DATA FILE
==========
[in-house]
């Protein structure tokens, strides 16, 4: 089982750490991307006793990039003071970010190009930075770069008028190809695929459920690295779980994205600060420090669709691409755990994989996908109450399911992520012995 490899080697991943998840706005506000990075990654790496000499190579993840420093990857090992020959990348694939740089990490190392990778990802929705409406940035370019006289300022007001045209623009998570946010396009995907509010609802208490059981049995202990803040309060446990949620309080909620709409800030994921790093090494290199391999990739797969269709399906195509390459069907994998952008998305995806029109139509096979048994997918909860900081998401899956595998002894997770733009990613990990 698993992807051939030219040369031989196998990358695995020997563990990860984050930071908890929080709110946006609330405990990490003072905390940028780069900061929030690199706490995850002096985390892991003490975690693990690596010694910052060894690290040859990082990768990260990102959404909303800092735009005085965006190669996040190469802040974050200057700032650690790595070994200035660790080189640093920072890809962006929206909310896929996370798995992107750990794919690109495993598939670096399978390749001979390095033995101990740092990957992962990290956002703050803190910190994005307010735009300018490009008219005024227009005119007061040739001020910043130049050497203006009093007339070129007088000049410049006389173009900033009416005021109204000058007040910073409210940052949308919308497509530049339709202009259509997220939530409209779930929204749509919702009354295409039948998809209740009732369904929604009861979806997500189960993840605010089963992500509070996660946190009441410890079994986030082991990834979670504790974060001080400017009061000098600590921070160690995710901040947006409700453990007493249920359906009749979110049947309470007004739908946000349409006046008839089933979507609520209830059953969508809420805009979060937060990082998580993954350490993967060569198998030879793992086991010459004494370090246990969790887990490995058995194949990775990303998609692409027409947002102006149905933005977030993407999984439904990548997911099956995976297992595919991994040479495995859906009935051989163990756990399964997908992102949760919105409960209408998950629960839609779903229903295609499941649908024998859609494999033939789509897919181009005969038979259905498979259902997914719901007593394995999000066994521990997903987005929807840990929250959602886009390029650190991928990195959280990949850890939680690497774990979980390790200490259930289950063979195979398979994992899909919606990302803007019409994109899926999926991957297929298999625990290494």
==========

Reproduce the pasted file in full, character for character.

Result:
[in-house]
């Protein structure tokens, strides 16, 4: 089982750490991307006793990039003071970010190009930075770069008028190809695929459920690295779980994205600060420090669709691409755990994989996908109450399911992520012995 490899080697991943998840706005506000990075990654790496000499190579993840420093990857090992020959990348694939740089990490190392990778990802929705409406940035370019006289300022007001045209623009998570946010396009995907509010609802208490059981049995202990803040309060446990949620309080909620709409800030994921790093090494290199391999990739797969269709399906195509390459069907994998952008998305995806029109139509096979048994997918909860900081998401899956595998002894997770733009990613990990 698993992807051939030219040369031989196998990358695995020997563990990860984050930071908890929080709110946006609330405990990490003072905390940028780069900061929030690199706490995850002096985390892991003490975690693990690596010694910052060894690290040859990082990768990260990102959404909303800092735009005085965006190669996040190469802040974050200057700032650690790595070994200035660790080189640093920072890809962006929206909310896929996370798995992107750990794919690109495993598939670096399978390749001979390095033995101990740092990957992962990290956002703050803190910190994005307010735009300018490009008219005024227009005119007061040739001020910043130049050497203006009093007339070129007088000049410049006389173009900033009416005021109204000058007040910073409210940052949308919308497509530049339709202009259509997220939530409209779930929204749509919702009354295409039948998809209740009732369904929604009861979806997500189960993840605010089963992500509070996660946190009441410890079994986030082991990834979670504790974060001080400017009061000098600590921070160690995710901040947006409700453990007493249920359906009749979110049947309470007004739908946000349409006046008839089933979507609520209830059953969508809420805009979060937060990082998580993954350490993967060569198998030879793992086991010459004494370090246990969790887990490995058995194949990775990303998609692409027409947002102006149905933005977030993407999984439904990548997911099956995976297992595919991994040479495995859906009935051989163990756990399964997908992102949760919105409960209408998950629960839609779903229903295609499941649908024998859609494999033939789509897919181009005969038979259905498979259902997914719901007593394995999000066994521990997903987005929807840990929250959602886009390029650190991928990195959280990949850890939680690497774990979980390790200490259930289950063979195979398979994992899909919606990302803007019409994109899926999926991957297929298999625990290494």